The moon is getting its figurative "day in the sun" this weekend during a global celebration of lunar looks, and the great thing is that you don't need to be a hotshot astronomer to join in.
More than 275 events in 40 countries are planned on Saturday during International Observe the Moon Night, with most of those events aimed at casual observers who usually wouldn't give the moon a second look.
Our only natural satellite tends to get noticed only during unusual astronomical events — for example, when it blots out the sun during a solar eclipse (such as the one that occurred July 11), or when Earth's shadow creates a total lunar eclipse (as it will on Dec. 22). In contrast, this Moon Night may seem as if it's occurring when the moon is in a ho-hum phase — not a brilliant full moon, nor a slender, svelte crescent, but a couple of days after its first-quarter phase. Well, it turns out that right now is the best observing opportunity in the moon's 29-day cycle.
Space.com's skywatching columnist, Joe Rao, points out that the full moon is so bright that details on the surface tend to look flat and washed-out. Just after first quarter is a much better time for seeing the moon in post-sunset skies, and for picking out the shadowed mountains and craters in sharp relief. What's more, nearly all of the moon's best features are illuminated.
So what's there to see? The highlights include:
- Copernicus Crater: This prominent crater toward the upper left of the lunar disk spans 60 miles and is a mere 800 million years old. Huge rays of lighter material emanate from the impact site, which is surrounded by the ancient Carpathian Mountains.
- Tycho Crater: 50-mile-wide Tycho is thought to be even younger than Copernicus — perhaps 100 million years old — and is surrounded by a similar burst of rays. The impact that created Tycho caused material to splash up and create a characteristic central peak.
- Seas on the moon: The lunar "maria," or seas, are smooth stretches of the lunar surface filled with volcanic lava from a long-ago phase of lunar geology. The Sea of Tranquility is one of the best-known maria because it was the site of the historic Apollo 11 landing in 1969. Just last year, NASA's Lunar Reconnaissance Orbiter sent back pictures showing traces of the landing site.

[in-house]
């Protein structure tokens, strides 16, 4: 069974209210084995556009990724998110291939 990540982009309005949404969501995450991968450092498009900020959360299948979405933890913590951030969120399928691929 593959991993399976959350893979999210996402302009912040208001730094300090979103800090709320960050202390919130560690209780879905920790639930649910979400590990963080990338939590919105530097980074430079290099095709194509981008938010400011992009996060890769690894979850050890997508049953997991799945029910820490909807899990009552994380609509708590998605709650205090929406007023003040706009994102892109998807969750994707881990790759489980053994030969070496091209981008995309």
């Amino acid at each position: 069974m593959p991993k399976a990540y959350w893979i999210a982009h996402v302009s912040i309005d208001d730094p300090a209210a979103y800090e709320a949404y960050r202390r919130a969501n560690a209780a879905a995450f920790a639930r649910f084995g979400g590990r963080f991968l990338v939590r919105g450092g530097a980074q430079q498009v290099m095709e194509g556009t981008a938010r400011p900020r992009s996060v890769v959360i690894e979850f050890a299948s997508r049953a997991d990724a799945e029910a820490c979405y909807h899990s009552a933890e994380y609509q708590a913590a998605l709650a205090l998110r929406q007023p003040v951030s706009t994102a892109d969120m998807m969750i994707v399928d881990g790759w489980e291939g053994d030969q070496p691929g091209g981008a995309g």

- The terminator: The line between light and dark is the best place to look for dramatically lit craters and mountain ranges, particularly if you're looking through binoculars or a telescope. Among Saturday night's must-see craters along the terminator are Schiller, Gassendi and Kepler.
All these sights are described on a 10-megabyte moon map available from the Observe the Moon website.
This weekend's event coincide with a milestone for the Lunar Reconnaissance Orbiter. On Thursday, the $500 million mission officially wrapped up a survey aimed at scouting out landing sites for future probes and turned its full attention to scientific investigation. This all-science phase should last another two to four years, NASA said.
Moon Night has also served as an opportunity to boost a citizen-science project called Moon Zoo. The moon-cataloging project's organizers asked participants to classify geological features on 20,000 images by Sunday — adding an area twice the size of Chicago to the Moon Zoo database. It turned out that the target was reached a couple of days early. At last check, more than 32,000 images had been classified since Wednesday.
"When we launched this challenge we had no idea how overwhelming and enthusiastic the response would be," the organizers reported on their Moonometer page. Which goes to show that the moon may not be ho-hum after all.
More about the moon:
- Slideshow: 50 years of moon shots
- Space.com: Global swoon over the moon
- Sky & Telescope: Go ahead and observe the moon
- Universe Today: Saturday is Observe the Moon Night
- Red Orbit: NASA serves as host for Moon Night events